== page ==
Le Salon de Musiques – Chamber Music in San Diego, La Jolla – Chamber Music Series

Le Salon de Musiques


Welcome to the "Heart of the Art"

Le Salon de Musiques, a compendium of world-renowned chamber music performers, takes place at the historic La Jolla Woman’s Club. The new season begins on October 8th, 2023 and ends on June 2, 2024. Each event runs from 4:00 to 7:00 pm. There is limited seating for this exclusive opportunity

The nine performances take place in an intimate stage-free environment, eliminating the boundaries between the artists and the audience. Introduced by a musicologist the concerts are followed by interactive discussions between the artists and the audience, sharing ideas, concepts and impressions about the music performed, while enjoying French champagne and a buffet featuring French cuisine.
Founded by French-American concert pianist Francois Chouchan, this intimate concept makes chamber music more accessible to music lovers, giving them the opportunity to be embraced by the music and become totally immersed in the experience. Le Salon de Musiques — Masters Rediscovered allows people to discover or rediscover wonderful works from the Romantic/Neo-Romantic and Impressionist Repertoire, written by amazing composers almost forgotten today.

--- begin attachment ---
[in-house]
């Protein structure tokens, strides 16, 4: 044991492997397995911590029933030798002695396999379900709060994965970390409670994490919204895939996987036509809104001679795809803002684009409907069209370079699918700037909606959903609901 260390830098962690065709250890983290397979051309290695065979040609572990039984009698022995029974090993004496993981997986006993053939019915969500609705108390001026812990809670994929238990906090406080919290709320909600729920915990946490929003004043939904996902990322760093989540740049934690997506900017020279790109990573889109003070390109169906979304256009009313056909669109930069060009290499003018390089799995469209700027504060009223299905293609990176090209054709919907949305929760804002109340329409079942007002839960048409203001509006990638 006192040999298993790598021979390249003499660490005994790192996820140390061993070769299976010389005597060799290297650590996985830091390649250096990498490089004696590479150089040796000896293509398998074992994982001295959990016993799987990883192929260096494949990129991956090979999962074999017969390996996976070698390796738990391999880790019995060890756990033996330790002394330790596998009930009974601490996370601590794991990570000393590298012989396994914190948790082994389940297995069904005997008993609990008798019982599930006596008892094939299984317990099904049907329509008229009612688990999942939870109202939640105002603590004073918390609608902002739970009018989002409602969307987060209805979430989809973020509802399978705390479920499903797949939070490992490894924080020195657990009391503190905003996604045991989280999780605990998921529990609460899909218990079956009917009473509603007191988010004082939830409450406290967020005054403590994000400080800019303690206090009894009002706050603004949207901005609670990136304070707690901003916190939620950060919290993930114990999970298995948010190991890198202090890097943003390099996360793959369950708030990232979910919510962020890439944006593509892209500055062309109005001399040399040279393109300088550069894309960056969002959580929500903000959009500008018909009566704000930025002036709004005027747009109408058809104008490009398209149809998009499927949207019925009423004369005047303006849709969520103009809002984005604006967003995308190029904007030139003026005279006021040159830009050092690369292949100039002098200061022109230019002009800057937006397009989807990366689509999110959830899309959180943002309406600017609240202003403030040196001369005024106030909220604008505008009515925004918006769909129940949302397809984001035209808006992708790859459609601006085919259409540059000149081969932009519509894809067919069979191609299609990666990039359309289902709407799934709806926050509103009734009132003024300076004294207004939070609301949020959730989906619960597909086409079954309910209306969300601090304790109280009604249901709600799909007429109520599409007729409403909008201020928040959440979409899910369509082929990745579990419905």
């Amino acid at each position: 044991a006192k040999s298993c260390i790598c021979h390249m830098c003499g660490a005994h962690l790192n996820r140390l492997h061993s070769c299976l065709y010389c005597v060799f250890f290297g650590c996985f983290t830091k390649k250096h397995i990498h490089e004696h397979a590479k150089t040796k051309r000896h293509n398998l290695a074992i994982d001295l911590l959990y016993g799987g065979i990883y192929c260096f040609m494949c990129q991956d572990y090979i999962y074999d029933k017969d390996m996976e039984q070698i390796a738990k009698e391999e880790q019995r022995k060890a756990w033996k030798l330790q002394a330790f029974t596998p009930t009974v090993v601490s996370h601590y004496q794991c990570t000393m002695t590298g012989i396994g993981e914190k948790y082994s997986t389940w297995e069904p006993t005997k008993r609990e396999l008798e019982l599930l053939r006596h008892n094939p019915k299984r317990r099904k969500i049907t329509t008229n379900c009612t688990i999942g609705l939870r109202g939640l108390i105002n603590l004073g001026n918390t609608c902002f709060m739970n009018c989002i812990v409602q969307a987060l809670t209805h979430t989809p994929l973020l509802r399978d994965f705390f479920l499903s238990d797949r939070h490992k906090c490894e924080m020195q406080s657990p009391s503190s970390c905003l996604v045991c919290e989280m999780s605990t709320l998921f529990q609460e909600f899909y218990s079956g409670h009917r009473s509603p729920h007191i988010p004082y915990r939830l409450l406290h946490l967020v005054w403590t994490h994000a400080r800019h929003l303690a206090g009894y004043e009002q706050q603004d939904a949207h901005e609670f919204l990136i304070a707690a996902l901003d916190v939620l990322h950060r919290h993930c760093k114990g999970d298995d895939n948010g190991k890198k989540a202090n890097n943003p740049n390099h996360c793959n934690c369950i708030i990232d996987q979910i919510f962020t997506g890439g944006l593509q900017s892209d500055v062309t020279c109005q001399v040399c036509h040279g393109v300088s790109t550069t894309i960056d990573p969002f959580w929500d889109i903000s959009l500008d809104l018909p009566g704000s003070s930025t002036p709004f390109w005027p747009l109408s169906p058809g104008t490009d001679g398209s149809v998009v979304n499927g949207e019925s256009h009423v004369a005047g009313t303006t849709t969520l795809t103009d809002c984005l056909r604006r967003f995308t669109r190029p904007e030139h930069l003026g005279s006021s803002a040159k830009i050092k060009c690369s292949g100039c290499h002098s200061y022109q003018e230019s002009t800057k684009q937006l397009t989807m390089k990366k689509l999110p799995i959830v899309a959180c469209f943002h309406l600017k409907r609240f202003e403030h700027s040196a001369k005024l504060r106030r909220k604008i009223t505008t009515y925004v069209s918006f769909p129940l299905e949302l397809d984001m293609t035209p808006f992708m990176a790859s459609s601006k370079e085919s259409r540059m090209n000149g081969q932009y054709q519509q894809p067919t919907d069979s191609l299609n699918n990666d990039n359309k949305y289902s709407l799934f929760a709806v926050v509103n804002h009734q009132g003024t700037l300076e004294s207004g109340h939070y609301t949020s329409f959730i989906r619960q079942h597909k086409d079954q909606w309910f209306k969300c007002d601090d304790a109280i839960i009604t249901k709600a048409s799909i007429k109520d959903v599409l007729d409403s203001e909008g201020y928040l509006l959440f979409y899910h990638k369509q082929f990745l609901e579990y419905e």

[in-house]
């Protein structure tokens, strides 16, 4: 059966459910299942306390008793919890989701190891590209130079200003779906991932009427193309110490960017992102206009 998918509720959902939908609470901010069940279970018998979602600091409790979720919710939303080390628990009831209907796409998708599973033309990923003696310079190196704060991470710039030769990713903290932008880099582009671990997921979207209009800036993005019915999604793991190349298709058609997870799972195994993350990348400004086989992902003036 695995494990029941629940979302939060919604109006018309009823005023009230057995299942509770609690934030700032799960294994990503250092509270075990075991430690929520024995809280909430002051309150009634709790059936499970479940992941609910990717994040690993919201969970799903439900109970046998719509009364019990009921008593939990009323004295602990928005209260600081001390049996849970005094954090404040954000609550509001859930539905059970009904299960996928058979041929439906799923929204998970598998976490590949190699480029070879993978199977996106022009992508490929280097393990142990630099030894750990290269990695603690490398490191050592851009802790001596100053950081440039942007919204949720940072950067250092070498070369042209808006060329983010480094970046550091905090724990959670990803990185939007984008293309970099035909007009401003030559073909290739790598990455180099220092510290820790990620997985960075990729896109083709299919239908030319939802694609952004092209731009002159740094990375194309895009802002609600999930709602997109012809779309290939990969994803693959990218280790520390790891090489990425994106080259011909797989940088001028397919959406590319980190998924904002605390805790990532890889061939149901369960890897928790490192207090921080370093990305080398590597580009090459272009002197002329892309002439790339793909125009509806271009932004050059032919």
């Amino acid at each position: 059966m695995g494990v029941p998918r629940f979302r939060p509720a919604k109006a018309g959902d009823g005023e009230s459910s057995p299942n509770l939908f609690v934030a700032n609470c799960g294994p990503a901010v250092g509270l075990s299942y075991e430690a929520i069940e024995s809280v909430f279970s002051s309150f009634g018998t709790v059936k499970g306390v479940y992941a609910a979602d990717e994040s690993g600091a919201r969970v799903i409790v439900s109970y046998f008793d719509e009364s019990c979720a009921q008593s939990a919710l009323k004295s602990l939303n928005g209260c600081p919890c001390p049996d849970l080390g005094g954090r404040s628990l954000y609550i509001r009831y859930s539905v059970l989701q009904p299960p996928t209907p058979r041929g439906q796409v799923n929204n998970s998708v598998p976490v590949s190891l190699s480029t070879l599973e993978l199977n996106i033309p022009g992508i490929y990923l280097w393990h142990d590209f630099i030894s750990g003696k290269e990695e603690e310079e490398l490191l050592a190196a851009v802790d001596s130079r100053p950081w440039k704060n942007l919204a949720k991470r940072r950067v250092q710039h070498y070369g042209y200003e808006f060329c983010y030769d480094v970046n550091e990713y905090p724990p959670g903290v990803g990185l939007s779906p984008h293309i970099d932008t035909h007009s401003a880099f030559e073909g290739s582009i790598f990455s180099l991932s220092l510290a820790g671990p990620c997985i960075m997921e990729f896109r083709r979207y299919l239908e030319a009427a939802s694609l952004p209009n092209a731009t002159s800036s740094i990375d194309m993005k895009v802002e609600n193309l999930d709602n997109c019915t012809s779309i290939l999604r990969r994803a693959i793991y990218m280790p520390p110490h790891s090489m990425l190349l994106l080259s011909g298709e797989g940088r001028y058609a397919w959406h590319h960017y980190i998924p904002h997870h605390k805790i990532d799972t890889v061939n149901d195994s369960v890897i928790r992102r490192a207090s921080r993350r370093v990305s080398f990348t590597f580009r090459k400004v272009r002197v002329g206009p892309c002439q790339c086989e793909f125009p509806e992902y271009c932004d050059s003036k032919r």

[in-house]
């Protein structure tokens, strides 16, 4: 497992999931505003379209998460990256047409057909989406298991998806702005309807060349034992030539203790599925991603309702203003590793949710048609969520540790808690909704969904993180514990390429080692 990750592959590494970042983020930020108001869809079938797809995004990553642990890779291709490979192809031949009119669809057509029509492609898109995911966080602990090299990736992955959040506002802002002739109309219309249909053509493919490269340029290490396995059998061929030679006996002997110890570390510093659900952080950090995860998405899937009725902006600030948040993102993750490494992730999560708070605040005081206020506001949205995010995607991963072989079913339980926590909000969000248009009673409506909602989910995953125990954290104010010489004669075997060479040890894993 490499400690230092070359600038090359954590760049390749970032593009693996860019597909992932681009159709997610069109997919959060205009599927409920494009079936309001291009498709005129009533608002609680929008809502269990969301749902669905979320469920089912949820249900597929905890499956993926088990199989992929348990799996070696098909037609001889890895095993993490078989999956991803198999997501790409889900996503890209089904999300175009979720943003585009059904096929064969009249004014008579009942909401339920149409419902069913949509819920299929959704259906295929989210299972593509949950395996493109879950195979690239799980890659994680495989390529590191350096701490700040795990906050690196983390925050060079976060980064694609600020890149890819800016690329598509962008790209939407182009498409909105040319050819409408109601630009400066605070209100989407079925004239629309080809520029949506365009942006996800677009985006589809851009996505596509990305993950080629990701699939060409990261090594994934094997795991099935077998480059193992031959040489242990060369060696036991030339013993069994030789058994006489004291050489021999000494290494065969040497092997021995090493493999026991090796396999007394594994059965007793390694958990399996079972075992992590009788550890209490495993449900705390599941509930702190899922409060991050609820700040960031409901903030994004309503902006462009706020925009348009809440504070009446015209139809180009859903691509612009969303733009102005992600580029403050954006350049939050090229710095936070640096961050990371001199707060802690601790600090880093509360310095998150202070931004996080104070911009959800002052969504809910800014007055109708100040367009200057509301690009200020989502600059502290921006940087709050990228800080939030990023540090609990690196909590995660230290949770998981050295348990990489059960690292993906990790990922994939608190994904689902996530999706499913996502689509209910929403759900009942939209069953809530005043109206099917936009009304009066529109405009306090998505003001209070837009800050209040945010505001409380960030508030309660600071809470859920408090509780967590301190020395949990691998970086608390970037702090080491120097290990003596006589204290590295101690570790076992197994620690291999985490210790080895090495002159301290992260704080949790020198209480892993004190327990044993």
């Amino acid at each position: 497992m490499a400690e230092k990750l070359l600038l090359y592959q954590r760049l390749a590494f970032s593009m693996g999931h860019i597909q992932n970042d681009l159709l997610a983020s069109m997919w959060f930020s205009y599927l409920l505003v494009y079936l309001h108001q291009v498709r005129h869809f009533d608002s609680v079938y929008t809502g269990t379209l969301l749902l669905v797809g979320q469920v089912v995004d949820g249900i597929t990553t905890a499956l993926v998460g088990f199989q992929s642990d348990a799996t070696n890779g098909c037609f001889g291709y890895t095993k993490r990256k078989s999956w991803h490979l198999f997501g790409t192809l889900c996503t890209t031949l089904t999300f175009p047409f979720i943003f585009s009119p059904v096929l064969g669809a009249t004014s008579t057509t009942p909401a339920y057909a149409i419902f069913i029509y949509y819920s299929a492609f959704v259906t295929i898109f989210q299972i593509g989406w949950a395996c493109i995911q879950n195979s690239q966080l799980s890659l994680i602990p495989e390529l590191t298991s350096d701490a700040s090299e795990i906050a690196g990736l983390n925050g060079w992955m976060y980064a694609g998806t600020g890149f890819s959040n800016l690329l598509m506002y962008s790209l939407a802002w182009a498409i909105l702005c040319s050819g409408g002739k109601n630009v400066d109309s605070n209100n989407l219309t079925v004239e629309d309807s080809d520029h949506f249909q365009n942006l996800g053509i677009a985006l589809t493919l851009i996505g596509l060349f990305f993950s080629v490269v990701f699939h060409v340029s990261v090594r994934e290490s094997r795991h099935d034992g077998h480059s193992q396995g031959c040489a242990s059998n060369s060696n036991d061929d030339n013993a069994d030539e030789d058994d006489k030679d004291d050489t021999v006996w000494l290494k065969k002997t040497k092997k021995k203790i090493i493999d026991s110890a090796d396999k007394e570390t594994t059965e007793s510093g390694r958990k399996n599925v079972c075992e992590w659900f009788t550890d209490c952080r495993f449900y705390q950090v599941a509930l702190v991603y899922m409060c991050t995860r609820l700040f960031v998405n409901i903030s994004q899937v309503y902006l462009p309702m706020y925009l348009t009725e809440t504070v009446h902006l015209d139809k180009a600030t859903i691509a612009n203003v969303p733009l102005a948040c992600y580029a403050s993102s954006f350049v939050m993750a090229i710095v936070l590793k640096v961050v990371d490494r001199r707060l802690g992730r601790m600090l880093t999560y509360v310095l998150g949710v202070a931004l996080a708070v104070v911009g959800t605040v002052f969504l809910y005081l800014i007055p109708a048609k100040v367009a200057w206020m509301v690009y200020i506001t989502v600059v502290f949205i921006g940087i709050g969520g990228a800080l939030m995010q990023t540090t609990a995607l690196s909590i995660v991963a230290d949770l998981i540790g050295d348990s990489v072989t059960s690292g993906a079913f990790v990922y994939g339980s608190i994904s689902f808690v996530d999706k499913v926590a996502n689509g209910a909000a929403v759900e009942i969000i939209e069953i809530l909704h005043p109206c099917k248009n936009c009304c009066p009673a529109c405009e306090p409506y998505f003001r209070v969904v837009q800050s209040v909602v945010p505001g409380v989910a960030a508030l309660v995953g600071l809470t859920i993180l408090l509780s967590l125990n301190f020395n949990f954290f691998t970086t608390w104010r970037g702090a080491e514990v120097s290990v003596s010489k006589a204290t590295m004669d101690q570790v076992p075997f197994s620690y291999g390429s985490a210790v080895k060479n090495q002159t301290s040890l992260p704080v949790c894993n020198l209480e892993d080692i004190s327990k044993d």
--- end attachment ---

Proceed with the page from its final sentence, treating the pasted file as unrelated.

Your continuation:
LE Salon de Musique in Versailles

Initiated and amplified by Marie Antoinette in 1780, the Belvedere or Salon de Musique was erected on an artificial islet at the Petit Trianon Domain within the vast gardens of the Chateau de Versailles.
The unique intimacy of this place exemplified the eclecticism and refinement of the queen and revealed her embrace of an “Art de Vivre” founded on a freedom of thought inspired by the Enlightenment. Succeeding Madame de Pompadour, Marie Antoinette had the ambition to develop Versailles as a unique place filled with contrasts between baroque and classical, sobriety and extravagance.
By imposing her personal taste at Versailles for the first time and especially through Le Salon de Musique, Marie Antoinette found a haven of intimacy that allowed her and her court to escape from “etiquette.”